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Our secret weapon in building pathology

Gordon Colbourne, Associate Partner-Building Surveyor at DHCS, shares with us his secret weapon for use in building pathology.

James Bond and Q spring to mind as Gordon opens up his briefcase, to reveal his state-of-the-art weapons in the battle against building defects.  Among his box of tricks is a FLIR thermal imaging camera, a Protimeter MMS II Moisture Meter with a non-contact infra-red temperature sensor, a metal detector and a borescope.

thermal imaging equipment for building pathology

For building surveying, in particular building pathlogy, thermal imaging equipment (sometimes referred to as Infrared Thermal Imaging or IRT) is ideal for detecting both energy deficiencies and building defects. For example in:

  • walls – identifying gaps in cladding, wet insulation, badly fitted windows, ingress, damp patches, rising damp, wall-tie-fatigue, black mould, delamination, voids, condensation, airtightness
  • cavities –  missing insulation, wet or voids in the walls
  • floors – failed damp-proof membranes, trapped moisture in concrete below floor finishes, wet timbers, gaps in insulation, leaking pipework, failure of underfloor heating
  • roofs – establishing when they should be refurbished
FLIR thermal imaging camera

FLIR thermal imaging camera

The camera produces a thermal image which displays an array of colours all signifying differences in energy absorption and radiation.  Generally – although not always – red/white means hot and blue means cool. Anything that contains moisture absorbs heat energy and is generally colder so damp shows as the darker areas on the image.

Both the camera and the computer-controlled moisture meter have non-contact laser guided infra-red sensors – which senses the temperature at the exact point where the laser is directed. It can detect faults such as where a radiator, or pipework serving it, has failed.  It’s very useful when an underfloor heating system has a fault as it can pinpoint where the heat stops – so only that part of the floor needs to be opened up to repair the pipes, rather than the whole area.

This technology, alongside the moisture meter, assists and guides us towards a correct diagnosis of the cause of the problems.

Protimeter MMS II Moisture Meter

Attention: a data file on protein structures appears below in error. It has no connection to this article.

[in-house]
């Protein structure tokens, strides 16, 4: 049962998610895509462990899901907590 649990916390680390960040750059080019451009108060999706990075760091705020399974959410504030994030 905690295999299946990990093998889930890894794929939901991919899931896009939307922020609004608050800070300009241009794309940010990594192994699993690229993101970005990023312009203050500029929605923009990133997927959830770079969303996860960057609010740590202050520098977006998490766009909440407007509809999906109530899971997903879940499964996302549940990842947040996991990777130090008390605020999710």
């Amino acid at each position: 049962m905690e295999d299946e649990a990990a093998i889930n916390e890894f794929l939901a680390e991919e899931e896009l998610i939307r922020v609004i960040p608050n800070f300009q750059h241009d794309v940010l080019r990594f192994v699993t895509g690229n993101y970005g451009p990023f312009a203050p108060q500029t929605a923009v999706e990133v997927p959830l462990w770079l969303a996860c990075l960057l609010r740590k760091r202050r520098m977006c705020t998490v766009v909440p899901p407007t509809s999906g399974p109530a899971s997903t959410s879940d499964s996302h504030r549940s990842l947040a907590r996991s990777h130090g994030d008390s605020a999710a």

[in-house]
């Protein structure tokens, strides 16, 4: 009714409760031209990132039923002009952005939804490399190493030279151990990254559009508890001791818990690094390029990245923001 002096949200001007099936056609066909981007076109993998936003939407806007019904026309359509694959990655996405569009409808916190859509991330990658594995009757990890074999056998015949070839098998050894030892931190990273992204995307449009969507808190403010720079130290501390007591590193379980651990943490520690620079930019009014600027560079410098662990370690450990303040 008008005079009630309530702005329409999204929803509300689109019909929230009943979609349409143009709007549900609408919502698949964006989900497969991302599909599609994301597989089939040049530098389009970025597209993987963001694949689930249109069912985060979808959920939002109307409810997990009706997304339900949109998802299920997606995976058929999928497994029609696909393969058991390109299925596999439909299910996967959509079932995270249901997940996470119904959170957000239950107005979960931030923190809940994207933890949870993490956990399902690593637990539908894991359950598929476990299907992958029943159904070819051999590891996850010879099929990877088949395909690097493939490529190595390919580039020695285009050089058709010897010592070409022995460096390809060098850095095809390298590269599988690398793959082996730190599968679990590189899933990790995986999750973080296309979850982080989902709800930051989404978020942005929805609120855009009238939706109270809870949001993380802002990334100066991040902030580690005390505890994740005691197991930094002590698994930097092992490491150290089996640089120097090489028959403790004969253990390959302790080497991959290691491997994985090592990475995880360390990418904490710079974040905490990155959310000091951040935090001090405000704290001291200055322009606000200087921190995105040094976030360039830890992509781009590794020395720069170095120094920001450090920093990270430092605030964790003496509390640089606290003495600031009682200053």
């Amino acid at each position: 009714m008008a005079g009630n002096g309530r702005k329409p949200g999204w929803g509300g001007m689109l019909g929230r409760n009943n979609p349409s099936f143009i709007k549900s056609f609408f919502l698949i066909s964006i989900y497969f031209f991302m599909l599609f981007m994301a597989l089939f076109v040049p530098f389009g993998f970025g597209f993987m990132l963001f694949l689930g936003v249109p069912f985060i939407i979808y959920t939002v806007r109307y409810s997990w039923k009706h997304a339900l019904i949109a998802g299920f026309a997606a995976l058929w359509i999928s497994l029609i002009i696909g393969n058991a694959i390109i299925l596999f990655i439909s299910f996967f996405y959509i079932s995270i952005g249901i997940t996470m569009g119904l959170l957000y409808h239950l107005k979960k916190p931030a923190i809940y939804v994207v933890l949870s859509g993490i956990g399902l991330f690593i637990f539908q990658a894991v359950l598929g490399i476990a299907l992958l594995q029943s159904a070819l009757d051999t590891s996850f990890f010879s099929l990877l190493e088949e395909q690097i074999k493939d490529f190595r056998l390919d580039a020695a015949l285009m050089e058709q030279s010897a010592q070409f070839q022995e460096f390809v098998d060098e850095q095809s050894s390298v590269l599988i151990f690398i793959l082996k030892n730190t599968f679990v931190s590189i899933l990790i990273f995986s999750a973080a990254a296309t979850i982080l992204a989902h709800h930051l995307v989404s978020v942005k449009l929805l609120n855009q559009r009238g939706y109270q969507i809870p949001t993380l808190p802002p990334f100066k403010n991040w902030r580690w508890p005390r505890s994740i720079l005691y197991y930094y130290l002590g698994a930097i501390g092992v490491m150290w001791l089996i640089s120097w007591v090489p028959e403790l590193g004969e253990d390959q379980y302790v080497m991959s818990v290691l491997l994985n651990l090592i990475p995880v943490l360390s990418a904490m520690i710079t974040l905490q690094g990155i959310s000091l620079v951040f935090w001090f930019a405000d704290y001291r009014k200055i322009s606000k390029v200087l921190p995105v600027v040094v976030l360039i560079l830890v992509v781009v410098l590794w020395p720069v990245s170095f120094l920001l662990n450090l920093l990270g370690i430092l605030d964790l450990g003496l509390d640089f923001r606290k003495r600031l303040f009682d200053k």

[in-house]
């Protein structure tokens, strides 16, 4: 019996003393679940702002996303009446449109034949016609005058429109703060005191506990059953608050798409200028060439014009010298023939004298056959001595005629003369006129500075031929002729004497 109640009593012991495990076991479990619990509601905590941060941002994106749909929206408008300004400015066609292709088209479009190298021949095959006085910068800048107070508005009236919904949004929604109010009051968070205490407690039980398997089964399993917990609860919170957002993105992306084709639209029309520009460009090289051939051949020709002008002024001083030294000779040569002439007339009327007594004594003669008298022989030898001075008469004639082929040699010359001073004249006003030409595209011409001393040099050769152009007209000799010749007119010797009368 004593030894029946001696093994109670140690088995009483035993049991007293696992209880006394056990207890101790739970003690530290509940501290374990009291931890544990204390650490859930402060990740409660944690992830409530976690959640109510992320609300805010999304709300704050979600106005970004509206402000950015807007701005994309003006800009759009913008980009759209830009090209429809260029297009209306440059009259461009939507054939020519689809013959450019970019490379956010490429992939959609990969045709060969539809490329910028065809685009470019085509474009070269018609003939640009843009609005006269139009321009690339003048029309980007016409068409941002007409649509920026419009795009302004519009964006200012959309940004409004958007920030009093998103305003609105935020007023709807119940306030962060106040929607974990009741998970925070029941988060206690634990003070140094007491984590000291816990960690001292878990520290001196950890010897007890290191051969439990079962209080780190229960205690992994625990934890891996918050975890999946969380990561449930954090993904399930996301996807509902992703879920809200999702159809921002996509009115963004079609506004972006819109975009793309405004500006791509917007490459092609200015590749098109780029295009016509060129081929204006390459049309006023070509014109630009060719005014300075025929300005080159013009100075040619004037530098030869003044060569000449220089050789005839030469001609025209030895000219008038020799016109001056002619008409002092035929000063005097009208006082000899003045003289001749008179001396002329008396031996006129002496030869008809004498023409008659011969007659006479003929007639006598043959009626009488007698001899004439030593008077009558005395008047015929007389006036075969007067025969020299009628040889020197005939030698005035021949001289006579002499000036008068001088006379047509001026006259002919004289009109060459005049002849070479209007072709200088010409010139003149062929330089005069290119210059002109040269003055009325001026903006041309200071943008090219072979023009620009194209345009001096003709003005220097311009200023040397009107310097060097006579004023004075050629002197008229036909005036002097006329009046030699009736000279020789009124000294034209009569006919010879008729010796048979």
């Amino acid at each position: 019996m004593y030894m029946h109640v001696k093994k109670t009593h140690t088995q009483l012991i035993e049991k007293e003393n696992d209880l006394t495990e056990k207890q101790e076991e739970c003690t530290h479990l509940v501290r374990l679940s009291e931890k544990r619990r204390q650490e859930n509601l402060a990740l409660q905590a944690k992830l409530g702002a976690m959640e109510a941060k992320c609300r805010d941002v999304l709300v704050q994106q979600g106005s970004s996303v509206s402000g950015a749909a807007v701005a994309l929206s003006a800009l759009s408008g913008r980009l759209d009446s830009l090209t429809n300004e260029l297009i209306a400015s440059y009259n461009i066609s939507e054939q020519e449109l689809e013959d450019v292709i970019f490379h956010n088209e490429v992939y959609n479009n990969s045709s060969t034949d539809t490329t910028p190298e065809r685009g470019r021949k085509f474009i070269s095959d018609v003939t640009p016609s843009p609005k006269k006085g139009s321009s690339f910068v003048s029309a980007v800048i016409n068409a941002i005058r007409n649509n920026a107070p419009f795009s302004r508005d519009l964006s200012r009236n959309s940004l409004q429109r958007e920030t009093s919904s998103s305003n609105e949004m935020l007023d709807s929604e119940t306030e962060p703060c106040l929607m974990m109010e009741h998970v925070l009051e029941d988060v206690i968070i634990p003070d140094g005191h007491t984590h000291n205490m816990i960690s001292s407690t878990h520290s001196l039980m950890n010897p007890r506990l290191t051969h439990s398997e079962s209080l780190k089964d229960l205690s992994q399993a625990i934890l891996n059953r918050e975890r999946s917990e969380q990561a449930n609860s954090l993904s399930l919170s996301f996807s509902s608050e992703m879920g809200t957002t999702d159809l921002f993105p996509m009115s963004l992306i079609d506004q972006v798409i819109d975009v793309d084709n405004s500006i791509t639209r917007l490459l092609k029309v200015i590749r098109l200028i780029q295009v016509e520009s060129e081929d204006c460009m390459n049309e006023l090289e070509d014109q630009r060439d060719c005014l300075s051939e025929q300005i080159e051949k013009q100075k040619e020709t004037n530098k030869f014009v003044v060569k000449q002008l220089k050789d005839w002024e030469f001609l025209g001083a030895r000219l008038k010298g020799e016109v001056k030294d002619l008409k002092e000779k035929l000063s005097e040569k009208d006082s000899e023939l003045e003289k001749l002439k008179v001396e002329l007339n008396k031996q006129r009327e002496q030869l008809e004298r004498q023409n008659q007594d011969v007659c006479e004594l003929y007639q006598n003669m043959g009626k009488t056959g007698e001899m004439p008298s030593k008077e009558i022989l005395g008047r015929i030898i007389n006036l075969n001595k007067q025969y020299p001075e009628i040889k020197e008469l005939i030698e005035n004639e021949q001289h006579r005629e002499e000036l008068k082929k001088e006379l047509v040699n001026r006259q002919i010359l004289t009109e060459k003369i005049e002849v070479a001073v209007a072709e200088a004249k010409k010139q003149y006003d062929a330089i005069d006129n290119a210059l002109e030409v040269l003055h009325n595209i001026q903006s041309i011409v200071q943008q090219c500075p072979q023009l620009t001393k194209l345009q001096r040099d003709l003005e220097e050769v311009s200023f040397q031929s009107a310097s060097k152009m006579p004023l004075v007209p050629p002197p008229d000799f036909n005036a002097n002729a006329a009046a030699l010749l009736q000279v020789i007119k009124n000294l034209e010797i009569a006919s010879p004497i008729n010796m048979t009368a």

Protimeter MMS II Moisture Meter

The advantages of thermal imaging and non-destructive sensing technology

  • It is quick: the problem can be identified within seconds and remedial action discussed.
  • It is reliable: the thermal image cannot lie.
  • It is non-destructive: no holes are drilled, and no physical penetration of the building or roof fabric is undertaken.
  • It can reduce the cost of refurbishment: by literally pinpointing where the problem is and uncovering its extent, only targeted repairs and maintenance are required.
  • It is increasingly used in conflict resolution where there are claims of poor workmanship.


Thermal imaging in action

Here’s some images generated by our equipment and showing it in use

Photos from the Thermal Imaging camera of The Old Manor House:

thermal imaging technology

Black and White image shows windows slightly cooler than solid wall which appears warm because heat has transferred out through the solid wall.

Thermal image – building pathology

Colour image shows the warm building, colder windows and very cold sky. Yellow/white is hotter , blue is cooler

Building Pathology, Defect Analysis and Repair service

Colour image of lath and plaster ceiling showing the ceiling frame timbers as a grid, the unlit fluorescent light fitting as a warmer straight line (emitting heat equal to the warm room – note colour of door) and darker areas between the ceiling joists where insulation is poor or missing.

Mould on alleged damp wall - internal leaf of exernal wall. Not damp, just cold - condesation issue

Photos of the Protimeter MMS2 Moisture Meter in use, showing condensation on surface of the wall, not a damp wall (wall plaster not retaining moisture), even though residents of a block of Flats associated mould with damp. Not necessary to spend lots of money from the Maintenance Fund for the block of Flats.

Daniells Harrison use thermal imaging technology as part of our Building Pathology, Defect Analysis and Repair service.  Please contact Gordon Colbourne or Nick Eames for more information.

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